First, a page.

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The season finale of your favorite television show aired last night, and the unthinkable happened: You missed it. Fortunately, networks like ABC, CBS, NBC, MTV, and FOX stream full episodes on their websites. However, most of these website interfaces are clumsy and lethargic. Enter Hulu. Hulu offers streamlined, speedy, and free streaming versions of many popular network television programs and feature films with generally reasonably-proportioned, relatively unobtrusive advertisements. In most cases, users can watch the five most recent episodes of a given program. Most programs are available shortly after their original air-date – often the following day. It is truly a revolutionary service.
But there is trouble in streaming entertainment paradise.
In the summer of 2010, Hulu introduced Hulu Plus. For a small monthly fee, viewers are able to access extra content including past seasons of their favorite programs. On August 15, 2011, FOX limited next-day streaming of its content to paying users and subscribers to certain cable and satellite providers. Unidentified sources report that ABC is contemplating a similar move. The networks are limiting access in an attempt to conciliate satellite and cable distributors, organizations that have been either slow or altogether unwilling to embrace free online streaming.
BitTorrent blog TorrentFreak reported one week after FOX narrowed access to its content that internet piracy of the delayed programs via illegal torrents exploded. Suspecting that there would be a surge in illegal downloads following FOX’s decision, TorrentFreak kept tabs on torrents of Hell’s Kitchen and MasterChef, two popular FOX programs. During the first five days of the test, TorrentFreak reported a 189% increase in illegal downloads of MasterChef and a 114% increase in illegal downloads of Hell’s Kitchen.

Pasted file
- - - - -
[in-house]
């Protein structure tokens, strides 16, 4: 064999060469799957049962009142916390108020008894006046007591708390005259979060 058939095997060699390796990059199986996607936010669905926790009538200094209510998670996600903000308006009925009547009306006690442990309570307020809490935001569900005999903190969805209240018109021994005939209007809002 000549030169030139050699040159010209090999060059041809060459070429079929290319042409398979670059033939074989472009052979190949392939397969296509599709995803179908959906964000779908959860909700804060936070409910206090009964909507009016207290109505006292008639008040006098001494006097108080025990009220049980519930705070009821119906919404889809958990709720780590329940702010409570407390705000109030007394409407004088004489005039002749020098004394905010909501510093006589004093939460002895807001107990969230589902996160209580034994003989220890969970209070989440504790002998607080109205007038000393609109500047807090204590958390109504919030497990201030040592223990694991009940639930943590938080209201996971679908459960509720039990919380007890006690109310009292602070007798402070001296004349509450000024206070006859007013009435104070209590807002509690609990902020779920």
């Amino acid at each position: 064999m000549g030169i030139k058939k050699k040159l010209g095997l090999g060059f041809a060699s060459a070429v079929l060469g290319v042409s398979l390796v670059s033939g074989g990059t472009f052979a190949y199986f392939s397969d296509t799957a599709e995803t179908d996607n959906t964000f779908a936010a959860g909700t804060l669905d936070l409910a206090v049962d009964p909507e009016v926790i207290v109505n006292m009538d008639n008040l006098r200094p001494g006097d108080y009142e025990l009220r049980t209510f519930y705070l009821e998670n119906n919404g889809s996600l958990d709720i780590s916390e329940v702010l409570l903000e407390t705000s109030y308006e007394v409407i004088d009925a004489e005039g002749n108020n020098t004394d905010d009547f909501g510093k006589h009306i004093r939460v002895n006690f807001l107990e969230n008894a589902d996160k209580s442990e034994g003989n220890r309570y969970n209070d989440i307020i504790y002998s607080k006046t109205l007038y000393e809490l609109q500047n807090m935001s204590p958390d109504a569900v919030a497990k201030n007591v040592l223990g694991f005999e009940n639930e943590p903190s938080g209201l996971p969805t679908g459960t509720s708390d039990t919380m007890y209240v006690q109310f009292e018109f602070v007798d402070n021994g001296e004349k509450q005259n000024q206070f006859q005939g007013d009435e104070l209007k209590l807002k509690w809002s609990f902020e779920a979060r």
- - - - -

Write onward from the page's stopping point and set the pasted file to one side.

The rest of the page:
While it is unlikely that the majority of illegal downloaders will be prosecuted, media corporations are beginning to adopt a zero-tolerance attitude toward BitTorrent. In May, the U.S. Copyright Group subpoenaed internet services providers to uncover the identities of 23,000 BitTorrent users who illegally downloaded the Sylvester Stallone film The Expendables. According to Wired, the case became the largest BitTorrent related lawsuit in U.S. history. Last week, Nu Image, the company that produced the film, dropped the lawsuit for jurisdictional reasons. However, this suit provides some staggering insight into the power of media companies to subpoena internet service providers.
According to TorrentFreak, the advent of services like Hulu drastically reduced media piracy in the past few years. What implications will networks’ unwillingness to provide promptly-available, free versions of popular programs have for services like BitTorrent now that the masses have had a taste of nearly-immediate media gratification? Will these restrictions diminish reliance on websites like Hulu, which is predominantly owned by major television networks? Are the networks shooting themselves in the foot, or is unfettered access to content too good to be true?
We may be on the cusp of a sea change in the way that prime-time digital content is distributed. For the time being, it seems as though streaming video services such as Hulu are not going anywhere, but the major networks will undoubtedly be vigilant in the quest to make the online distribution of content more profitable.
– Colton Cline
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